CAIRO - A light to moderate turnout was reported on day one of a three-day constitutional referendum in which voters expected to approve lengthening the president's term in office, and strengthen his powers over the judiciary and the government bureaucracy. Official results are expected in about a week.
A smiling President Abdel Fattah el-Sissi cast his ballot as polling began Saturday morning in a three-day referendum to make changes to Egypt's post-revolution constitution. Those changes will strengthen his hand over parts of the government and lengthen his term in office from four to six years.
Prime Minister Mustapha Madbouli told journalists at a central Cairo polling station that voters should turn out to voice their opinion.
He says that he is casting his own ballot as an Egyptian citizen and urges everyone else to do so, as well, to show a positive spirit in what he calls an important matter.
Sixty-two million Egyptians are registered to vote of an estimated population of around 100 million. A large number of people could be seen at several polling stations in the center of Cairo, while others in outlying parts of the capital and Giza appeared to have a light turnout.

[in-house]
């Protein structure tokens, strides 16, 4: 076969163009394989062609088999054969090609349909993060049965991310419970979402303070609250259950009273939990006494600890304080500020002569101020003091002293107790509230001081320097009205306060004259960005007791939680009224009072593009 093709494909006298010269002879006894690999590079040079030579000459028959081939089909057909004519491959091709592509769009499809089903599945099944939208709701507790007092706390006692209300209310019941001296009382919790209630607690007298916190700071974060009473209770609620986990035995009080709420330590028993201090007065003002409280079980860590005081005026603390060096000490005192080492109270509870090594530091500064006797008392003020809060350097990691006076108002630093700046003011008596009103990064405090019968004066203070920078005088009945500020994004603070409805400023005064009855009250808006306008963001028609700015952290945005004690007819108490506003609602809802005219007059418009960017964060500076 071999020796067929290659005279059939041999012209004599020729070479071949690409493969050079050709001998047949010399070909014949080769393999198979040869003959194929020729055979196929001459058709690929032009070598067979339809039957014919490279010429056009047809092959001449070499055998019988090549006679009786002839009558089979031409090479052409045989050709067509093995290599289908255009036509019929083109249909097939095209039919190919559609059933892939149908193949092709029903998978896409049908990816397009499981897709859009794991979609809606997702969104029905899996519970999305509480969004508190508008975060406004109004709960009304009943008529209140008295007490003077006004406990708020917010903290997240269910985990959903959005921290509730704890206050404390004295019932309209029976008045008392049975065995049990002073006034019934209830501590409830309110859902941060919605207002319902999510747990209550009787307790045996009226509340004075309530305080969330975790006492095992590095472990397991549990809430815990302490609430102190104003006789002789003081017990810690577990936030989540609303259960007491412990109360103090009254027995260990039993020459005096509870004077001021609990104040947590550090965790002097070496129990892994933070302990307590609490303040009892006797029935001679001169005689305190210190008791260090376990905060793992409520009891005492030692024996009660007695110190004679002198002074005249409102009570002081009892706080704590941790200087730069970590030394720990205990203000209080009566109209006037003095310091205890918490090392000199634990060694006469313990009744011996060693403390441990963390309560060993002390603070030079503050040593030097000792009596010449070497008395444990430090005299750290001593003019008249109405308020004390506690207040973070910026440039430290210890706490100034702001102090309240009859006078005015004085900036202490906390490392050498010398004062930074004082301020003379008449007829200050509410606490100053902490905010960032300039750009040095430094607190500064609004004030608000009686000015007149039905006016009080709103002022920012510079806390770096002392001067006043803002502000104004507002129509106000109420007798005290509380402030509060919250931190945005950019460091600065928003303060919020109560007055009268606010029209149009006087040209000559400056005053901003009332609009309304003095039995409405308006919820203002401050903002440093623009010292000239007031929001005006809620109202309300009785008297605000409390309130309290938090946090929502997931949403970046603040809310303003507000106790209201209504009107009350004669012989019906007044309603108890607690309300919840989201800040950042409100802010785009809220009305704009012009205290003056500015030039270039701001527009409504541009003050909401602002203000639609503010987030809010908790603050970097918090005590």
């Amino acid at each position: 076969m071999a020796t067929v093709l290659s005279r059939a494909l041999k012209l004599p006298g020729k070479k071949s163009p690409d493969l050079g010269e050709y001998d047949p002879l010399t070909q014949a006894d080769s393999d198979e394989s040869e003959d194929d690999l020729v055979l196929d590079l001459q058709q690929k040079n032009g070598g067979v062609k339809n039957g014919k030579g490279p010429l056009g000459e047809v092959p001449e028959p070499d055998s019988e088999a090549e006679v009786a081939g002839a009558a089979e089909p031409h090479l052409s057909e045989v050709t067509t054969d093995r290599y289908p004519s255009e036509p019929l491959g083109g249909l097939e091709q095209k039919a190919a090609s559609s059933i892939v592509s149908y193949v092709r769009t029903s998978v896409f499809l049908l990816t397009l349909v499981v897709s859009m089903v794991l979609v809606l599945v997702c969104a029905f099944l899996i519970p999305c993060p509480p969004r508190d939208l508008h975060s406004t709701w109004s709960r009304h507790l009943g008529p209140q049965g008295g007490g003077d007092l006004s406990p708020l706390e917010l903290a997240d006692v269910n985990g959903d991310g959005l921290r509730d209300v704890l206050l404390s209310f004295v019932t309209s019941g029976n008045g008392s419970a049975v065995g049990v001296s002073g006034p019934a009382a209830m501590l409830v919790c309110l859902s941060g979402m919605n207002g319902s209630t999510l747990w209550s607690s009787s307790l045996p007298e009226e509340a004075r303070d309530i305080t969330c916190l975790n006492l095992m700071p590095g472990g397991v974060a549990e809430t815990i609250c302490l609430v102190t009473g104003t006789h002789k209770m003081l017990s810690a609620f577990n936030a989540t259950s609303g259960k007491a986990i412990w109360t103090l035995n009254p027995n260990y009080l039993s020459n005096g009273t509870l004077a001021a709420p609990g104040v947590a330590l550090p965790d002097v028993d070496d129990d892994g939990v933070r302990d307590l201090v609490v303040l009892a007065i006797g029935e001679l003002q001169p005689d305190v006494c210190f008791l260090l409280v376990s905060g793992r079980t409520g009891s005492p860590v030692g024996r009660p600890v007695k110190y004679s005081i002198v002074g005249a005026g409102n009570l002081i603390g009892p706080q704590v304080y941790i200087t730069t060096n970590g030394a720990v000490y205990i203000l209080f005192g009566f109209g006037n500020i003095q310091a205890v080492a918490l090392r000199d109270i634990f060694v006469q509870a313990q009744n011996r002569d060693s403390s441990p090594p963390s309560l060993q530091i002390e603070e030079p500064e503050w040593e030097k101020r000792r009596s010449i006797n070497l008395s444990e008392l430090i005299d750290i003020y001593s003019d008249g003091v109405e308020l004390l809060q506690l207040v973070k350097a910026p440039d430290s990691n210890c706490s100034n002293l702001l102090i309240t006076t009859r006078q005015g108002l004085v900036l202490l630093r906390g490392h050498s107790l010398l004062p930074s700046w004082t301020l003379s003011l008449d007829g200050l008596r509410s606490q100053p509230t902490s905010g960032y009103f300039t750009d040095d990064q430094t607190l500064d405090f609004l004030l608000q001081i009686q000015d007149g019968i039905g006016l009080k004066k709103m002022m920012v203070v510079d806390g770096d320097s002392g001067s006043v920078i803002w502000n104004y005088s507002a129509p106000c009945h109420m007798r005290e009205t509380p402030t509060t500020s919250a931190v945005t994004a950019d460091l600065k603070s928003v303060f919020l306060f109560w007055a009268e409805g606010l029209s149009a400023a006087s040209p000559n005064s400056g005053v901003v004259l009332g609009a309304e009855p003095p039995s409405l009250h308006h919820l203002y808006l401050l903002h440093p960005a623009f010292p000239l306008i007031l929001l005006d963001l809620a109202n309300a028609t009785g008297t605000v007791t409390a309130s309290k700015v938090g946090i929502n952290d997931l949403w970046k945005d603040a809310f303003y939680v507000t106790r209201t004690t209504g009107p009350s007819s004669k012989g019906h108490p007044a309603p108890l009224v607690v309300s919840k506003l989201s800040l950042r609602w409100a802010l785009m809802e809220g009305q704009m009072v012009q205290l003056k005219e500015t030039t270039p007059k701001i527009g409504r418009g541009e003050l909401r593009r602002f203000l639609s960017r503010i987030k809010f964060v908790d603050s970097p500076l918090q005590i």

Gamal Noureddin Zaki, governor of Assiut province, told journalists that things were going smoothly on the first day of the referendum and he expected a fairly good turnout after all the ballots were tabulated at the end of day three.
He says that he expects around half of all eligible voters in Assiut to cast their ballots and he stresses that there have been no complaints about problems with voting, so far.
Abdel Aziz al-Husseini, the deputy head of the opposition Tayyar al-Karama Party, told al-Hurra TV that he was not happy with the referendum, since it was extremely difficult to oppose the proposed constitutional changes.
He says that opponents of the changes are only able to express their opinion on social media and at press conferences, but that there is no possibility of putting up posters or engaging citizens at coffee shops and universities.
Ahmed al-Khamis, a member of the Institute of Administrative Studies, told al-Hurra that the most important issue in the referendum is to maintain stability in the country.
He says that it is important to show the outside world that Egyptians are determined to (protect their country), since we are living in an extremely unstable part of the world, with many neighboring countries in turmoil.
Egyptian opposition TV stations based in Turkey and Qatar which support the now-outlawed Muslim Brotherhood group denounced the referendum, calling it 'null and void.' A government opponent, Ahmed Tantawi, said in a video on social media that the referendum 'casts a pall on the spirit of the constitution and the (2011) revolution which gave birth to it.